Should shareholders of Tribune Publishing be giving belated thanks to Rupert Murdoch?
The 84-year-old media titan took a break from tweeting about politics over the Thanksgiving weekend to break some news about the $260 million company, which counts the Los Angeles Times and Chicago Tribune among its mastheads: Murdoch had "strong word" that Tribune Publishing would be bought by a "big Wall Street firm" while the LA Times would be split off and sold to a group including philanthropist Eli Broad. Asked by a follower if he was unhappy after submitting a losing bid, Murdoch tweeted, "No bid. No interest."
In response, Tribune Publishing said this in a filing Monday:
"While our policy is not to comment on rumors, given the source of this speculation and the fact that it has received considerable public attention, the Company believes a statement to employees is warranted.
As our Board of Directors noted earlier this fall and as we articulated in our November earnings call, Tribune Publishing remains committed to its strategy and transformation plan and is not engaged in discussions or a process to sell the Company. As we finish the important fourth quarter, we appreciate the continued hard work and commitment of our employees."
Still, the stock shot as much as 13 percent to $10.50 in early trading, before paring gains to just under $10 at midday.
Even at this higher price, the Chicago-based company, which was spun off from Tribune Media in August 2014, looks like a steal. Its price-to-earnings multiple is a mere 6, less than that of rival Gannett, and a lot lower than where the New York Times trades.
Both newspaper owners could make an offer for Tribune Publishing at a roughly 40 percent premium, or about $14 a share, and have a deal be accretive to next year's earnings without factoring in any synergies, according to data compiled by Bloomberg.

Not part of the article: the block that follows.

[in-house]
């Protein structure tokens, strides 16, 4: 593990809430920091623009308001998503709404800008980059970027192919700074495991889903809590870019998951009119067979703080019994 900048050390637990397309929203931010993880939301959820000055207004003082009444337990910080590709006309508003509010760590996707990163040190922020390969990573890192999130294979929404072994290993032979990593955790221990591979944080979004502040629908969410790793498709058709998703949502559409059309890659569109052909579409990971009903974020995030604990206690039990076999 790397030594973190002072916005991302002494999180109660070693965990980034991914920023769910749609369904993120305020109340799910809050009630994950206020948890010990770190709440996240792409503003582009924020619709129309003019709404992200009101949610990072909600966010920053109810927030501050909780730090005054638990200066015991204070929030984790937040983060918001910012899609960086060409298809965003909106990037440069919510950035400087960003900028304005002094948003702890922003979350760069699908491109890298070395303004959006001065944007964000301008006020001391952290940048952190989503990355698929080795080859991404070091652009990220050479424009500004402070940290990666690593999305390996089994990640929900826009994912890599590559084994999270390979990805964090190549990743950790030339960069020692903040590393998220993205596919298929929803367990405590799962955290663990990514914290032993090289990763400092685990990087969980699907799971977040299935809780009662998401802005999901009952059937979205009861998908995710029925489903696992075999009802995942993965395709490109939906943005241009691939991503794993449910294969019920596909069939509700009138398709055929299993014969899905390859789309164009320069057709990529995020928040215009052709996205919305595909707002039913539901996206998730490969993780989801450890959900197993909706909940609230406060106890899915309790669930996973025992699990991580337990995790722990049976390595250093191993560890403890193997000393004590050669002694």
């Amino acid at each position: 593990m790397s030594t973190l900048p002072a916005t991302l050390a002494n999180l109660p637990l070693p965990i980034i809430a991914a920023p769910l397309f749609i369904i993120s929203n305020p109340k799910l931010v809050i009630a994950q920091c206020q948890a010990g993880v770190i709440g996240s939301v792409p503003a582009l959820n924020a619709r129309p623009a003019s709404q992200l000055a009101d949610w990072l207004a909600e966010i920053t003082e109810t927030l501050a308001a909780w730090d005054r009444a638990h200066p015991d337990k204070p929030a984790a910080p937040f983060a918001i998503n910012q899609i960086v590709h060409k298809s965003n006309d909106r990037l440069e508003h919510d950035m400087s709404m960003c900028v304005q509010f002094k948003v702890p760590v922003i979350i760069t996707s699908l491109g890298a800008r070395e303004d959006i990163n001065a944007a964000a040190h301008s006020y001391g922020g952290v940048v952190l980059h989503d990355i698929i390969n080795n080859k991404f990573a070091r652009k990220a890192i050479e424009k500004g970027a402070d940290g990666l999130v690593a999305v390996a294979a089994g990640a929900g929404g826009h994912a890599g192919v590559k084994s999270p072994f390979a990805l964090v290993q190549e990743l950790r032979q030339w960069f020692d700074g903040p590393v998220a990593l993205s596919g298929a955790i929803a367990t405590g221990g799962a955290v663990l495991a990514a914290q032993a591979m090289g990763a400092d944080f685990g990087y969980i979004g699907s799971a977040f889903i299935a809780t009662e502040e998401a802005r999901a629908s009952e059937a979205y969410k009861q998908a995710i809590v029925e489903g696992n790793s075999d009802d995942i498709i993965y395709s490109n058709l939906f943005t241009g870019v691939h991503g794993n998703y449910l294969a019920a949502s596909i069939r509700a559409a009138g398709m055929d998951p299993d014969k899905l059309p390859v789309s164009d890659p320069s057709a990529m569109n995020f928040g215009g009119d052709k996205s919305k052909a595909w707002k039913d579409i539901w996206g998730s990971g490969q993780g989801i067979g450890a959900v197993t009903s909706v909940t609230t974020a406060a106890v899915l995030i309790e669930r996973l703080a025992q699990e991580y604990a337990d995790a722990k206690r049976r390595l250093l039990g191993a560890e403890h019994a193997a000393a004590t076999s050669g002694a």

While Murdoch's tweet takes News Corp. out of the race (he's the company's executive chairman and largest shareholder), there are other potential buyers for all or some of Tribune Publishing's titles. They include Amazon's Jeff Bezos, who already owns the Washington Post, not to mention the "big Wall Street firm" Murdoch referenced, which according to Politico, is none other than Apollo Global Management. Politico noted that Tribune Publishing has been non-responsive to the New York private-equity shop, but since knowledge is power, shareholders could encourage the board into action.
Also, although $14 is a far cry from the stock's when-issued price of $25.50 at the time of last year's spinoff, it could be enough to satisfy Tribune Publishing's largest shareholder, Oaktree Capital Management, which owned debt in the former Tribune Co. through its bankruptcy. Oaktree, which holds 17.9 percent of the company, looks to be a willing seller: On Nov. 16, when the stock was trading at $8.77, the firm filed for the ability to sell that stake "from time to time in one or more offerings."
If a deal does come to fruition thanks to Murdoch's tweet, it would mean a private-equity firm can finally try its hand at turning around a traditional media company in an era when circulation, revenue and employment are broadly declining. Earlier this year, Cerberus and Apollo were said to be among bidders for Digital First Media, the publisher of the Denver Post and San Jose Mercury News, though ultimately a deal with Apollo faltered, according to Politico.
There's likely more ink to be spilled before this story's over.
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